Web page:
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Of these volumes three have long since taken their place in the letters of America, and in the hearts of all who know and love the purest, the truest, and the best that poesy can offer. To them in their secure position will now be added "Flower-deLuce," Mr. Longfellow's latest volume, which, containing indeed for the most part only such lyrics as he has already contributed for desultory publication, is yet rich with the fruit of the deep insight, wise thought, earnest feeling, and ripe scholarship of his full maturity.

But it is not our purpose to pause in criticism over works that may fairly be said to have passed beyond the province of contemporary criticism. Rather is it our desire to welcome them as they are tendered to us in a new form, and to commend the artistic character of their presentation. For these books indicate that out of the many attempts which have been made in this country-some of them most creditable, too, and nearly approaching thorough excellenceto produce illustrative and mechanical effects equal to those of England and continental Europe, there has at last come an absolute accomplishment, from which we hope and are ready to believe there will be no recession.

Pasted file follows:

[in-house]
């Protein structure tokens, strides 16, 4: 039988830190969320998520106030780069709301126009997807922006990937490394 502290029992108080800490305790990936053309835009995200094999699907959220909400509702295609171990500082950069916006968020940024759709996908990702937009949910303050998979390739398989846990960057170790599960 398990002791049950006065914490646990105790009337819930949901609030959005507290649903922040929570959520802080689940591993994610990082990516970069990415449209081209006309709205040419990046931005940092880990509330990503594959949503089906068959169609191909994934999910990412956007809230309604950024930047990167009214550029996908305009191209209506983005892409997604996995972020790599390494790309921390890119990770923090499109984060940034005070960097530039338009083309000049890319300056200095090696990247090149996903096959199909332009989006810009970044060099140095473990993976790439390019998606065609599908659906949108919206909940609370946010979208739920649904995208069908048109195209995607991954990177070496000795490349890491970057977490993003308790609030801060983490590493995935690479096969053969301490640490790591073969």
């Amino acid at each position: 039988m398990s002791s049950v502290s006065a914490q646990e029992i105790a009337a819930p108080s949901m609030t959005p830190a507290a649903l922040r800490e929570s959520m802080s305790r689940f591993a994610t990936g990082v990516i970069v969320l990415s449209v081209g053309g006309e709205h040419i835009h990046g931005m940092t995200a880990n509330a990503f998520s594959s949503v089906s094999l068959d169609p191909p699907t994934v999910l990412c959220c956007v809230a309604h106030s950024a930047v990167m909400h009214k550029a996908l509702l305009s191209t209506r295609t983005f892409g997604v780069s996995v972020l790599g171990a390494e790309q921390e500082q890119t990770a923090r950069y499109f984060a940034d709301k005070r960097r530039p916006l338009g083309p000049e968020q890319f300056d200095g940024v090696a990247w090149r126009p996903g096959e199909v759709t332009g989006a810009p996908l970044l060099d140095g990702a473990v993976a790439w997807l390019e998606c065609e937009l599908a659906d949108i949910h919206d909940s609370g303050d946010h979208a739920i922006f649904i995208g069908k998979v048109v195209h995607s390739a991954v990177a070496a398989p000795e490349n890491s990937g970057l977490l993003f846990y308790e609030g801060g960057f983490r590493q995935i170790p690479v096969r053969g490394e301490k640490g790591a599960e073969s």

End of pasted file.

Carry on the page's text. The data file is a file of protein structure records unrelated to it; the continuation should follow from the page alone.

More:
One book of great beauty would hardly raise our faith so far. It might be the result of a fortunate combination of propitious circumstances, an accident of which the best intent in the world could not cause a deliberate repetition,- for chance can work well as easily as ill, may make a plan as simply as mar it, and none need be told how often the best-devised schemes "gang a-gley" by reason of some fortuity for which no allowance had been made.

But when from the same press there emanate in a single season several books, prepared at different times by different

hands, although, of course, under the same general direction and supervision, the natural inference is, that something positive has been attained, either in the principle of manufacture, or in a better understanding of the elements which must enter into the. composition of a really elegant book, and a juster estimate of the manner in which these elements are to be combined.